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Living in a third world cards country

With that title, I bet you thought I was going to blog a bit more about China and how their card systems are developing.


In fact, China, Russia, South Africa and many other emerging nations have robust, reliable and secure card networks, thanks to new infrastructures and ideas.  For example, most of Eastern Europe, Russia and South Africa use SMS text messaging to maintain card security on transcations.

Customers simply sign up with the program and then, based upon the parameters they set such as transactions more than $100 domestically or any overseas transaction, they get an text message pinged to their mobile every time there's a transaction.

This advert from Alfa Bank in Russia illustrates the idea well:

So I'm in Hong Kong yesterday and need some cash.

My AMEX card is not setup for ATM withdrawals, but I have two UK cards in my wallet.

Both are rejected.

Ah well, I'm lucky as I manage to beg HK$1000 (about US$150) from friends to get enough cash to pay for the taxi back to the hotel.

This morning I call my voicemail with Skype, as it's about US$2 per minute to use my mobile, and find a message to call the fraud centre of both of the UK card companies concerned.

So I do.

Both are courteous and helpful and explain why they barred my cards.

However, I point out, the fact is that I travel globally all year.  They know that.

They ask that I always call before I travel.  I say, fine, shall I call you every day?

They tell me it's policy to leave a message, as they did, so it shouldn't be an issue.

I respond that it costs me US$2 per minute to pickup messages on my mobile whilst outside the EU, and that SMS text messages would be a far cheaper, simpler and more real time method of managing the issue than calling me a leaving a voicemail.

"I'm sorry sir, but our systems are not set up to do that.  But I'll recommend it to my manager."

I bet you will.

This is Britain in the 21st century.

Combine this with the completely dumb way we rolled out Xiring terminals and Chip & PIN, and I think I'll have to move to China, Russia or Africa to get a decent credit card service.

About Chris M Skinner

Chris M Skinner
Chris Skinner is best known as an independent commentator on the financial markets through his blog, the Finanser.com, as author of the bestselling book Digital Bank, and Chair of the European networking forum the Financial Services Club. He has been voted one of the most influential people in banking by The Financial Brand (as well as one of the best blogs), a FinTech Titan (Next Bank), one of the Fintech Leaders you need to follow (City AM, Deluxe and Jax Finance), as well as one of the Top 40 most influential people in financial technology by the Wall Street Journal’s Financial News. To learn more click here...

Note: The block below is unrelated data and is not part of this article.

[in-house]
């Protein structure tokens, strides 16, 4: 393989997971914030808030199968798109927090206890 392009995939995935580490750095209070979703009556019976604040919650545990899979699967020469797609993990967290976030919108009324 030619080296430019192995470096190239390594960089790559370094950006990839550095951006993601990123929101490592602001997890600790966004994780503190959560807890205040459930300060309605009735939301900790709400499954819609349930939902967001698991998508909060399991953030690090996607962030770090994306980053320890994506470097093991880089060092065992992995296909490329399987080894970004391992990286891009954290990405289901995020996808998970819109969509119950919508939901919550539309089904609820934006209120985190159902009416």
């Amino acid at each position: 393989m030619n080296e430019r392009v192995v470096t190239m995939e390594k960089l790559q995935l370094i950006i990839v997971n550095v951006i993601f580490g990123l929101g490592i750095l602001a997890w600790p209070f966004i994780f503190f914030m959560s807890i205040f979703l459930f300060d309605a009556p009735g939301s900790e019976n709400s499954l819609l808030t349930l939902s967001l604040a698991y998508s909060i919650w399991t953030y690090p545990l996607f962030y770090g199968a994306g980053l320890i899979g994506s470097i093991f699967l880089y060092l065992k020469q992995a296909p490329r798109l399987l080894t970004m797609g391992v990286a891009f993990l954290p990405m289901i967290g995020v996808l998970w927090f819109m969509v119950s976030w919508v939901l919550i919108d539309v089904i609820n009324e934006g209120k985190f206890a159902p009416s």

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  • “SMS text messages would be a far cheaper, simpler and more real time method of managing the issue”.
    I completely agree – while the reported ‘recession crime wave’ explains why, more than ever, banks need to take a proactive approach to managing and preventing fraudulent transactions in order to minimise the related losses, this cannot come at the expense of great customer service. In fact, in the current economic environment where customer trust in the banking relationship has been shaken, it is vital that banks listen to their customers and address their needs directly.
    By allowing customers to set the security parameters that they feel most comfortable with – such as being notified of transactions above £1,000 or outside certain countries – and sending an automatic SMS alert when these are breached, banks can put the control back into the hands of the customer and deliver a more personalised banking service. The customer experience will be improved through reducing the number of false positives, as you experienced in Hong Kong, whilst also minimising the risk of genuine fraud being masked.
    There are significant benefits for banks providing this service. In effect, an SMS alerting system can significantly reduce the bank’s losses from fraudulent transactions. In today’s economic climate, any proposition that saves banks money whilst also satisfying their customers seems too good to miss.

  • An interesting title, but more so when juxtaposed with your previous blog ‘We know where you are’.
    No self-respecting third world country is going to use cards!
    The third world uses mobile*.
    And if we use mobile as a means of communication, as your banks clearly do, then they know that they’re calling a cell in Timbuktu to query a transaction at an ATM within the range of the cell in Timbuktu to check whether it’s genuine. No sh*t Sherlock!
    Use an SMS to enable multi-factor where not locally-enabled if you like (and a good idea) but if you’re going to do that, make it part of the authentication procedure.
    Otherwise, they know where you are, so they know that you’re in Timbuktu. End of story.
    * I’m well aware the third world don’t use mobile properly, as they largely use it as a means of money transfer to enable someone to … drum roll … go to an ATM and get the cash, but that’s another question.
    PS and from the previous post, you DO need to move your mortgage 🙂